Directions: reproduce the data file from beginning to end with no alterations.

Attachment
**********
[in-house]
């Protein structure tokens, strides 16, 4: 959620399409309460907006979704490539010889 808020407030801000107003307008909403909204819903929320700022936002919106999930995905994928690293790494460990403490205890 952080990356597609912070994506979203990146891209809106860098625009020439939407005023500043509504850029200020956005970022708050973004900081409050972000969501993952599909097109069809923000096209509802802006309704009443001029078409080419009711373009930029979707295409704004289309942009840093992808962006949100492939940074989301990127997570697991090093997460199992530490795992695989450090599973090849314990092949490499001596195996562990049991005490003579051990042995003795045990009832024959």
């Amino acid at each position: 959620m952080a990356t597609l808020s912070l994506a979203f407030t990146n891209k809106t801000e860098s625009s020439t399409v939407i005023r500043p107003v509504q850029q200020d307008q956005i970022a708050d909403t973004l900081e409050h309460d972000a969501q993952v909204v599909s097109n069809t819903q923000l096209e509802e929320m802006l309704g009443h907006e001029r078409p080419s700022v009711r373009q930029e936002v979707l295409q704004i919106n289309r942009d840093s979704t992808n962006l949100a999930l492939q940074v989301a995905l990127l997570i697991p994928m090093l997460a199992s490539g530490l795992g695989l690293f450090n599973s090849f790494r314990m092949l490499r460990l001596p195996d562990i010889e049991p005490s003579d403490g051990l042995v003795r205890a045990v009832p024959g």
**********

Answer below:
[in-house]
């Protein structure tokens, strides 16, 4: 959620399409309460907006979704490539010889 808020407030801000107003307008909403909204819903929320700022936002919106999930995905994928690293790494460990403490205890 952080990356597609912070994506979203990146891209809106860098625009020439939407005023500043509504850029200020956005970022708050973004900081409050972000969501993952599909097109069809923000096209509802802006309704009443001029078409080419009711373009930029979707295409704004289309942009840093992808962006949100492939940074989301990127997570697991090093997460199992530490795992695989450090599973090849314990092949490499001596195996562990049991005490003579051990042995003795045990009832024959």
């Amino acid at each position: 959620m952080a990356t597609l808020s912070l994506a979203f407030t990146n891209k809106t801000e860098s625009s020439t399409v939407i005023r500043p107003v509504q850029q200020d307008q956005i970022a708050d909403t973004l900081e409050h309460d972000a969501q993952v909204v599909s097109n069809t819903q923000l096209e509802e929320m802006l309704g009443h907006e001029r078409p080419s700022v009711r373009q930029e936002v979707l295409q704004i919106n289309r942009d840093s979704t992808n962006l949100a999930l492939q940074v989301a995905l990127l997570i697991p994928m090093l997460a199992s490539g530490l795992g695989l690293f450090n599973s090849f790494r314990m092949l490499r460990l001596p195996d562990i010889e049991p005490s003579d403490g051990l042995v003795r205890a045990v009832p024959g």